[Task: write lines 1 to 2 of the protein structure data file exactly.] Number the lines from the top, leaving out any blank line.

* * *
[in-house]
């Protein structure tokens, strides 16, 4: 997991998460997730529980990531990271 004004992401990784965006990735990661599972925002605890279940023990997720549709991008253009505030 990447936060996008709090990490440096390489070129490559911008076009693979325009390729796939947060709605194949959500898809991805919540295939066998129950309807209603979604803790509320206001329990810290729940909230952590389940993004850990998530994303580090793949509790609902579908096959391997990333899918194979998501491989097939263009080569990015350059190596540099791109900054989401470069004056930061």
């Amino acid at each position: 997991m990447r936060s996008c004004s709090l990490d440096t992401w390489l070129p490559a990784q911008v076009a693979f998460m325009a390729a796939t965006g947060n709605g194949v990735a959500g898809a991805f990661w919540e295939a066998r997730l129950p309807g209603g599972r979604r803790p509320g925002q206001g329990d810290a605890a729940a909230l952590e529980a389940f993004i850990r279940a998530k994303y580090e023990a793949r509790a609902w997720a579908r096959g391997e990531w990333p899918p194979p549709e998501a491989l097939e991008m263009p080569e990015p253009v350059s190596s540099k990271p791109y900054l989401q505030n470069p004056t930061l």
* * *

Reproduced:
[in-house]
């Protein structure tokens, strides 16, 4: 997991998460997730529980990531990271 004004992401990784965006990735990661599972925002605890279940023990997720549709991008253009505030 990447936060996008709090990490440096390489070129490559911008076009693979325009390729796939947060709605194949959500898809991805919540295939066998129950309807209603979604803790509320206001329990810290729940909230952590389940993004850990998530994303580090793949509790609902579908096959391997990333899918194979998501491989097939263009080569990015350059190596540099791109900054989401470069004056930061």